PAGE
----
In 1936, Turkey purchased the house as the Turkish ambassador’s residence. The house’s conservatory contained a lit stage upon which a grand Steinway piano sat. The Turkish ambassador’s son was a fan of jazz. And often traveled across town to hear Duke Ellington, Lena Horne, and Louis Armstrong perform at the Howard Theater.
“The Embassy of Latvia employs an architectural eclecticism in its style.”
He used his diplomatic immunity to invite musicians to the Everett House to perform, at a time when interracial fraternizing was uncommon. In 1942, at the Turkish ambassador’s residence, he held the first integrated jazz concerts in the U.S.. The Turkish ambassador’s son, Ahmet Ertegun, went on to found Atlantic Records, one of the most successful American record labels.
The Embassy of Latvia employs an architectural eclecticism in its style. One of its colorful residents, artist Alice Pike Barney, a friend of Oscar Wilde in Paris, is credited with saying, “Scandals are the best way to get rid of nuisances.” She had a scandalous nude statute installed in the house’s yard. The prim neighbors insisted a curtain must be draped over at all times. An enterprising butler reportedly would lift the curtain for a nickel.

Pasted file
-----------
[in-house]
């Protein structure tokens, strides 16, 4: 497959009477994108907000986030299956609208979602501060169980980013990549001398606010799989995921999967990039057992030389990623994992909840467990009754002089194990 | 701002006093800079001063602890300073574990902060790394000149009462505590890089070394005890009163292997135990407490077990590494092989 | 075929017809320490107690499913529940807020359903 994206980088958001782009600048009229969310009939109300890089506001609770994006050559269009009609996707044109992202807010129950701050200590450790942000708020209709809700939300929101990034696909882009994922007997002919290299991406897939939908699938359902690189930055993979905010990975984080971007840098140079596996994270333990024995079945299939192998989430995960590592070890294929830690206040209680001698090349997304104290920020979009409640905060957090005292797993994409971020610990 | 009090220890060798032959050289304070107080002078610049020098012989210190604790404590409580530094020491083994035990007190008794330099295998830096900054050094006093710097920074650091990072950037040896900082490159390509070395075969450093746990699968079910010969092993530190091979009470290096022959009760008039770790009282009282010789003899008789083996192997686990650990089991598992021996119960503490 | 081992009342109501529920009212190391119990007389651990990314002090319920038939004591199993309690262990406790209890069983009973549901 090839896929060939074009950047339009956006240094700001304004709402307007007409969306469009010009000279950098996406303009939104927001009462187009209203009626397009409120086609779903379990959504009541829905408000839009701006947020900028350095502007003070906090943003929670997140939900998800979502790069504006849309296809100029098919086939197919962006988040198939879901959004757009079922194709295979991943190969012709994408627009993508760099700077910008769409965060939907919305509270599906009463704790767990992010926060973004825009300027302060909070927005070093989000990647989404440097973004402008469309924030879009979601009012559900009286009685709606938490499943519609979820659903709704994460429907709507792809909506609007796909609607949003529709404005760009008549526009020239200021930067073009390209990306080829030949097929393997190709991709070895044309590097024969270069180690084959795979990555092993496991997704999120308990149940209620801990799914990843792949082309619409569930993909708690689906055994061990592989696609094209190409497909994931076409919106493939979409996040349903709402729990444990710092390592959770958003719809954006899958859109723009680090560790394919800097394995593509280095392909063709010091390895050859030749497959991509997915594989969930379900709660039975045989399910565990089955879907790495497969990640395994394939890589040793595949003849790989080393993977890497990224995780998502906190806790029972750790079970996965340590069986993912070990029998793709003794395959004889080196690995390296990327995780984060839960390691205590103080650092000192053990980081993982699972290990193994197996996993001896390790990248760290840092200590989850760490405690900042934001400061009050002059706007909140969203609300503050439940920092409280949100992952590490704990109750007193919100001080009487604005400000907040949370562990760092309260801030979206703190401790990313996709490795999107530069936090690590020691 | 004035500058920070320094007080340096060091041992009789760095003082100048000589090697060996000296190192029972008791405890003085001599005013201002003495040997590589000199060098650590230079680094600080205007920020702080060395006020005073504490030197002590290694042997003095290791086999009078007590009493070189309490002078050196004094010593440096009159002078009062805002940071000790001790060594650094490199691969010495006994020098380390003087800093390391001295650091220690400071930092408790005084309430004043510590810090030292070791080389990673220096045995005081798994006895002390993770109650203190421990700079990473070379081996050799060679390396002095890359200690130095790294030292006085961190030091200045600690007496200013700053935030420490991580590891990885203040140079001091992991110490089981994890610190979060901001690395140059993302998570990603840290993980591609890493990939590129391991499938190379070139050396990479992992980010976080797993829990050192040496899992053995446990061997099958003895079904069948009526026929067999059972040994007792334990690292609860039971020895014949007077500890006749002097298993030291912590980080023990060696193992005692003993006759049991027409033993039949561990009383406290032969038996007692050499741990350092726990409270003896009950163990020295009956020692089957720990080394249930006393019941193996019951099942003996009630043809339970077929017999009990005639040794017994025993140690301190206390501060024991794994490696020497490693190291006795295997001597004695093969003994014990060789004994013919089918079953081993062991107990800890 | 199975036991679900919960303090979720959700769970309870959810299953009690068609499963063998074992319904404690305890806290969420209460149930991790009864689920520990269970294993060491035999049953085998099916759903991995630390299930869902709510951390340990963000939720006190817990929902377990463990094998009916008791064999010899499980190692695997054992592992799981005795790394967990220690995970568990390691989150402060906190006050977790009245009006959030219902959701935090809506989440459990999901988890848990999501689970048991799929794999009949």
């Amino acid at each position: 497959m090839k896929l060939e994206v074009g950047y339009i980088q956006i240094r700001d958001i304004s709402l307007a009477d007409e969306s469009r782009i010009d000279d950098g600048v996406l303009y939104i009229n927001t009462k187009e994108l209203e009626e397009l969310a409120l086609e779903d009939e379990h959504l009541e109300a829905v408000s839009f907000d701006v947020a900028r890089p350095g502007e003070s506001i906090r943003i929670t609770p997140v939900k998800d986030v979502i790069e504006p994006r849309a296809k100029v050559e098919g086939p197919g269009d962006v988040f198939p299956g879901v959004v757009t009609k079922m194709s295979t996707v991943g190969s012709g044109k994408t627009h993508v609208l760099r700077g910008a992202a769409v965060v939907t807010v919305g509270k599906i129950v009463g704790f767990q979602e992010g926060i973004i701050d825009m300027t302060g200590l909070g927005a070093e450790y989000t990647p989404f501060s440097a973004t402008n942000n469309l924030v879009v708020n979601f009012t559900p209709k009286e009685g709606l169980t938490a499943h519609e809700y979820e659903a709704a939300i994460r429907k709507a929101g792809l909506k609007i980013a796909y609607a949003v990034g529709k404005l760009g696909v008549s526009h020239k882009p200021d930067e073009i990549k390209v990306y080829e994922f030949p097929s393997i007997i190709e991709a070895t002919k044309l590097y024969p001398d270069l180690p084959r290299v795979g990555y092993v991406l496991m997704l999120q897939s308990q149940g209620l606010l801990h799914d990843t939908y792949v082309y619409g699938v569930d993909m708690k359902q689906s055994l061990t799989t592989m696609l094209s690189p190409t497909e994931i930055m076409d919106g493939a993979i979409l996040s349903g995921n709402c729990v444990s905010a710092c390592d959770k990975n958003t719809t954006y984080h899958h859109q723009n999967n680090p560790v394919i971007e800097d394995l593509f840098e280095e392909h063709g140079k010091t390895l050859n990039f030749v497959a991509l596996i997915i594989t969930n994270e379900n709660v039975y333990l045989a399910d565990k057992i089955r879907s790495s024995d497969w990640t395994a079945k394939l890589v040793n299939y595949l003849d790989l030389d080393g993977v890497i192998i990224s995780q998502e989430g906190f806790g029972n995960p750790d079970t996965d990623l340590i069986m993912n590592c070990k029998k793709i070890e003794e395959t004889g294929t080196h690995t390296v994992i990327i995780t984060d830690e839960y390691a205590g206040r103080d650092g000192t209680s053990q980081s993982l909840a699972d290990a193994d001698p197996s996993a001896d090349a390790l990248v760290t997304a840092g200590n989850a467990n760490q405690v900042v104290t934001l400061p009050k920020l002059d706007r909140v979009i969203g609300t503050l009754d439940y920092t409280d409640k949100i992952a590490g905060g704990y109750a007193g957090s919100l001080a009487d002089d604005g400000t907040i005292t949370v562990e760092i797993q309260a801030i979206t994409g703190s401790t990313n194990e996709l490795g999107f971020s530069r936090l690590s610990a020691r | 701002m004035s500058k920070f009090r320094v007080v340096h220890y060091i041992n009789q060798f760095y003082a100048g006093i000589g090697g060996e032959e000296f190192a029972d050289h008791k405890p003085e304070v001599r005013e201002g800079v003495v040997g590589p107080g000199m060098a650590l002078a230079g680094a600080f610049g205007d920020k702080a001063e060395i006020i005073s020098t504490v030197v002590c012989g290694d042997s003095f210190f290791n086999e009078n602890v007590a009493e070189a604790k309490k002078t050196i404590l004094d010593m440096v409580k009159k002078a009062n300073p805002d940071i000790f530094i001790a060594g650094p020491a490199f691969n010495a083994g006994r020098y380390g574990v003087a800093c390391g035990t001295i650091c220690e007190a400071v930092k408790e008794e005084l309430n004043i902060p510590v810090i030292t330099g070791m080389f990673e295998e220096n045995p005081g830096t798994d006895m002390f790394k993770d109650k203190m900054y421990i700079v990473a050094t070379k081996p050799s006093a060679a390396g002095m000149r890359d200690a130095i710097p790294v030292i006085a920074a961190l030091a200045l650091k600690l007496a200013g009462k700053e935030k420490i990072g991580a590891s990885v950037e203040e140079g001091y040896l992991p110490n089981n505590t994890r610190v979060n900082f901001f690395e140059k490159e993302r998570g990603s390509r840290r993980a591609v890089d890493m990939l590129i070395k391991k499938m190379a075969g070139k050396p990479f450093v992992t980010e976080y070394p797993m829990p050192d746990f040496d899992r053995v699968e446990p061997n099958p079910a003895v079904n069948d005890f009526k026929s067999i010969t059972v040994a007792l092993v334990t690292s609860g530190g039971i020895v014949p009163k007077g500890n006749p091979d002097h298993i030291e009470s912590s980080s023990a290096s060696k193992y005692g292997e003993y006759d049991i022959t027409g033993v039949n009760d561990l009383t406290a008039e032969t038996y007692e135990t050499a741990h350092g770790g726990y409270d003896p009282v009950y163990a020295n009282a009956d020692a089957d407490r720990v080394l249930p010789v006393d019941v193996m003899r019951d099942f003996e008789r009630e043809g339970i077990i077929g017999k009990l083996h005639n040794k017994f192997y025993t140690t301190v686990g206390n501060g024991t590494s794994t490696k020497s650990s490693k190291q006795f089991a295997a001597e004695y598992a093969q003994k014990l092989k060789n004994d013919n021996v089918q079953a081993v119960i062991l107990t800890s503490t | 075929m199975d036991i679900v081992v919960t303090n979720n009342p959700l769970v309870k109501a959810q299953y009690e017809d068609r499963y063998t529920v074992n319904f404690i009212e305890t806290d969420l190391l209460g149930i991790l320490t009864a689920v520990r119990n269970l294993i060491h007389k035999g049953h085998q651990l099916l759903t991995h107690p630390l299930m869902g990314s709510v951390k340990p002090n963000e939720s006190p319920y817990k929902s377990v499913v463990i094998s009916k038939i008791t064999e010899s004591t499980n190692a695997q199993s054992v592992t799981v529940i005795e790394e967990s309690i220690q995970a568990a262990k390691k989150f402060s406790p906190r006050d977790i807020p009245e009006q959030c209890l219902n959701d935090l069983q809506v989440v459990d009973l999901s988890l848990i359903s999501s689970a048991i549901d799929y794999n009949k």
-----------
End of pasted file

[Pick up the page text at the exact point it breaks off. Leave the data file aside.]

A few blocks away, the Embassy of Cameroon graces a prominent corner. Its lovely French Chateau style exterior was damaged by the elements and it fell into disrepair. A famous Cameroonian soccer star, Samuel Eto’o Fils, recently poured millions into the Embassy’s renovation fund and the embassy building is being restored to its grandeur.
The Woodrow Wilson House, the former residence of one of our nation’s presidents, sits on a lovely tree-lined street in the Kalorama neighborhood near Dupont Circle. During Prohibition, President Wilson issued an Executive Order that the contents of the wine cellar at the White House be transferred to 2340 S Street, NW, his private home.
“Its Flemish Bond brick pattern and Palladian/Venetian windows make for a striking combination.”
Flemish Bond Brick Pattern:
The house currently is owned by Amazon CEO billionaire and Washington Post publisher, Jeff Bezos. It was designed by the famous architect John Russell Pope. When Bezos bought the house for $23 million, it was the most expensive home sold in D.C. in 2016. He also bought the house across the street, “so no one could look into his house,” Christine says. She also heard that Bezos paid for the $17,000 in parking tickets his workers amassed while renovating the property.